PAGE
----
Women crowd Egypt’s ballot
CAIRO — A television cameraman follows Mona Makram-Ebeid into a hall filled with 500 men as loudspeakers boom campaign slogans.
The men, many wearing traditional ankle-length gowns, cheer and clap as Makram-Ebeid, in a red jacket, white shirt and tan slacks, takes her place at the head table.
“My family has 100 years of political history in the service of Egypt,” she declares.
A few curious women join the crowd. Young boys peek through the hall’s open windows.
Over banging tambourines and chants of “With our soul, with our blood, we will sacrifice for you,” Makram-Ebeid calls out: “You should say, ‘I love Mona!'”
“I got it from ‘I like Ike,'” she later explains with a laugh, referring to the 1952 slogan of U.S. Republican presidential candidate Dwight Eisenhower. “It has to be simple and something they can remember.”
The Harvard-educated professor at American University in Cairo is a Coptic Christian candidate in today’s parliamentary elections. She hopes to win a lower-house seat as a member of Wafd, the government-sanctioned opposition.
Women have served in Egypt’s parliament for decades. But a constitutional amendment reserves 64 of 502 lower-house seats for them, and hundreds of every political stripe are running for the first time.
Politics in the world’s most populous Arab nation (and America’s most important Arab ally) is always a violent affair; 63 people were killed in the past two parliamentary elections.
This vote occurs amid rising sectarian tensions. Last week, two Coptic Christians were killed in clashes with security forces in the next-door city of Giza.
“Unfortunately, that is (a) certainty of Egyptian elections — death and violence and blood,” says Samer Shehata, a professor of Arab politics at Georgetown University in Washington. He is observing the election in the Egyptian coastal city of Alexandria, where the worst violence is expected.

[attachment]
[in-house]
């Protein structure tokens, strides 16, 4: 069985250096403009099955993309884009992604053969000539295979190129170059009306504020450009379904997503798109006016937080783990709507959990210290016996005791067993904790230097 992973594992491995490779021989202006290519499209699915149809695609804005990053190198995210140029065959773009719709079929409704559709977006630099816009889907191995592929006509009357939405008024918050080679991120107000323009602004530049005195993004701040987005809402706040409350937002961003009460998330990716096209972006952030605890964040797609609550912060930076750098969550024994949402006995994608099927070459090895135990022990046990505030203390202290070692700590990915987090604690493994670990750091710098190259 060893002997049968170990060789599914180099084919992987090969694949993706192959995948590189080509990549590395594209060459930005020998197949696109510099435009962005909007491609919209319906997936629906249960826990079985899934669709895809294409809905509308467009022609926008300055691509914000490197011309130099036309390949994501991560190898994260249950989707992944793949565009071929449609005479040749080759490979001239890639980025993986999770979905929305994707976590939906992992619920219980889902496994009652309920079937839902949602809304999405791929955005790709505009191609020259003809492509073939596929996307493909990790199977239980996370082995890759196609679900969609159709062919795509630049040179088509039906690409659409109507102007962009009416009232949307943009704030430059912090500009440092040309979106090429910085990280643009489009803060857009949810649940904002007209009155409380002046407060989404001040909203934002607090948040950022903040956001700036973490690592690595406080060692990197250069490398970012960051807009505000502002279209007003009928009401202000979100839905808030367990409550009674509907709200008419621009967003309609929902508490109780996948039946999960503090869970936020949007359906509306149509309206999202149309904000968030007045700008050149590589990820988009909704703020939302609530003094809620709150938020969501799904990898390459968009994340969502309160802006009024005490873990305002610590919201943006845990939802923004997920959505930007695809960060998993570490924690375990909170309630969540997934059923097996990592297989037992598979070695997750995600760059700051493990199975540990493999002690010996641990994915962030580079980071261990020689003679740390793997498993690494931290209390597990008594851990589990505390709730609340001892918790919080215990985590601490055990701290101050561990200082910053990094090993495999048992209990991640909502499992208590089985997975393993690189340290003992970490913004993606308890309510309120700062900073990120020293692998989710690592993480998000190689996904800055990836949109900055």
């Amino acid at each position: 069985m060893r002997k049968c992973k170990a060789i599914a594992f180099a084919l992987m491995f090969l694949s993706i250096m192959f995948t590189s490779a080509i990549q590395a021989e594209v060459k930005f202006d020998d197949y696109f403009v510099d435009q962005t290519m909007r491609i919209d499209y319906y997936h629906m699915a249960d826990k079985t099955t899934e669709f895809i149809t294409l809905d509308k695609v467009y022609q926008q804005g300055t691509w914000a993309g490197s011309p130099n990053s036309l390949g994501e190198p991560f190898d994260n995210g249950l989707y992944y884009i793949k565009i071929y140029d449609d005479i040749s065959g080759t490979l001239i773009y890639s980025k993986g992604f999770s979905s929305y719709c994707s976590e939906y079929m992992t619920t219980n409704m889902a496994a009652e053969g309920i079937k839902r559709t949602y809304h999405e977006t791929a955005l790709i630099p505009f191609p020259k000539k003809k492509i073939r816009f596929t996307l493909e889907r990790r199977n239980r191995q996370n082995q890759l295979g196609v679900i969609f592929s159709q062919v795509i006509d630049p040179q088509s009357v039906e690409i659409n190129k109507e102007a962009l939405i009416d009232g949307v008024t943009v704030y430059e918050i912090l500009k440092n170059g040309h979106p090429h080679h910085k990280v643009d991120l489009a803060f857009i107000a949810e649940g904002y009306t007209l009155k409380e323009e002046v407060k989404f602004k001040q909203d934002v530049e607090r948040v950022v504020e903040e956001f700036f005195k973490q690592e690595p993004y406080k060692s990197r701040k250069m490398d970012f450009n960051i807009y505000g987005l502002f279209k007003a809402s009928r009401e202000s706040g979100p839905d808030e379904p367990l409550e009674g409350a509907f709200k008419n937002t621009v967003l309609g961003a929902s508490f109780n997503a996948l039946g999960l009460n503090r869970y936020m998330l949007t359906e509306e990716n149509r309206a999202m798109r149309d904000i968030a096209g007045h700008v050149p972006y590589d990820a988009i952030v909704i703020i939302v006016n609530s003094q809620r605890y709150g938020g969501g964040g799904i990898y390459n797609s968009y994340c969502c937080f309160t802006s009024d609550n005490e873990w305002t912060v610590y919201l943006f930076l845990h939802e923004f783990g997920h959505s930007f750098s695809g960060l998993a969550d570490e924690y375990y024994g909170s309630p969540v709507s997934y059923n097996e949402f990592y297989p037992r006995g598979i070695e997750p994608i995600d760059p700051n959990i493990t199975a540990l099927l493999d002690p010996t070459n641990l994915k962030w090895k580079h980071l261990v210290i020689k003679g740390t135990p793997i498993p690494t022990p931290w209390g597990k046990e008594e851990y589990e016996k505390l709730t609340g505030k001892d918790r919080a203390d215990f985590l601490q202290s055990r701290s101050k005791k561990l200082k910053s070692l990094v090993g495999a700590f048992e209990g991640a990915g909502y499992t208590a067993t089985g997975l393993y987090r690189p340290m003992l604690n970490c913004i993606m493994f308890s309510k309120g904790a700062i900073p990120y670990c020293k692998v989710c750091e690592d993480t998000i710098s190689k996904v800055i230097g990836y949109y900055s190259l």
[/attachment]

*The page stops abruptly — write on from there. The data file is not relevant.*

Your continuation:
The risks prompted Makram-Ebeid’s supporters to advise her against running.
“I think that with everything I do, with my background, my education, and me being a public figure, this overcomes these tensions,” counters the two-time candidate and presidential appointee to parliament in 1990.
“If I make it, I will be the first Christian woman elected … in the history of Egypt.”
‘Not a man’s business’
Ten to 15 percent of Egypt’s 80 million people are thought to be Coptic Christians; the true number is unknown, uncounted by any national census.
Many Copts criticize the ruling National Democratic Party for having just 10 Christians on its 800-candidate slate. Of more than 5,000 candidates from all parties, only 50 are Christians.
Youssef Sidhom, executive editor of Watani, a weekly Coptic newspaper, says NDP leaders “lack political insight. They do welcome Copts to join … (but) when it comes to nominating candidates, there is a ceiling where we cannot go beyond.”
Makram-Ebeid, however, said she thinks she has a good chance “if the elections are clean and fair.”
She is well-known; photographs in her study show her with such world leaders as slain Pakistani Prime Minister Benazir Bhutto, South Africa’s Nelson Mandela and U.S. Secretary of State Hillary Clinton.
Yet as chairwoman of a nongovernmental organization working with Egyptian women, she knows the many obstacles they face.
“I want women to feel more self-confident, … and they can only do that if they have a job,” she explains. “This is the first step to encourage women to participate in parliamentary life” and to prove “that politics is not … a man’s business.”
‘Nothing like Islam’
Despite government assurances of a fair election, many Egyptians are doubtful.
Police have arrested more than 1,000 members of the Muslim Brotherhood, which wants to rule Egypt under Islamic law.
Officially, the Brotherhood is banned. Yet it is so big, so powerful that the government tolerates some activity.
In 2005, it won 88 parliamentary seats, making it the largest opposition party. This time, the government is allowing just three of eight Brotherhood parliamentarians in Alexandria to seek re-election.
Bushra El-Samny, a Brotherhood member, is running as an independent for Alexandria’s female-quota seat. Despite crackdowns on supporters, she is unafraid.
“We’ve been harassed throughout,” says the mother of four, who is a teacher at a girls school. “… There are always people detained, and whenever we are out on the street, we are always accompanied by state security.”
She wears gold-rimmed glasses, a long beige head scarf tightened under her chin with a pin proclaiming “Allah,” and a long brown wool gown. She sits in front of Brotherhood flags and campaign posters with the group’s new slogan — “Together we will change” — or its older, more familiar motto, “Islam is the solution.”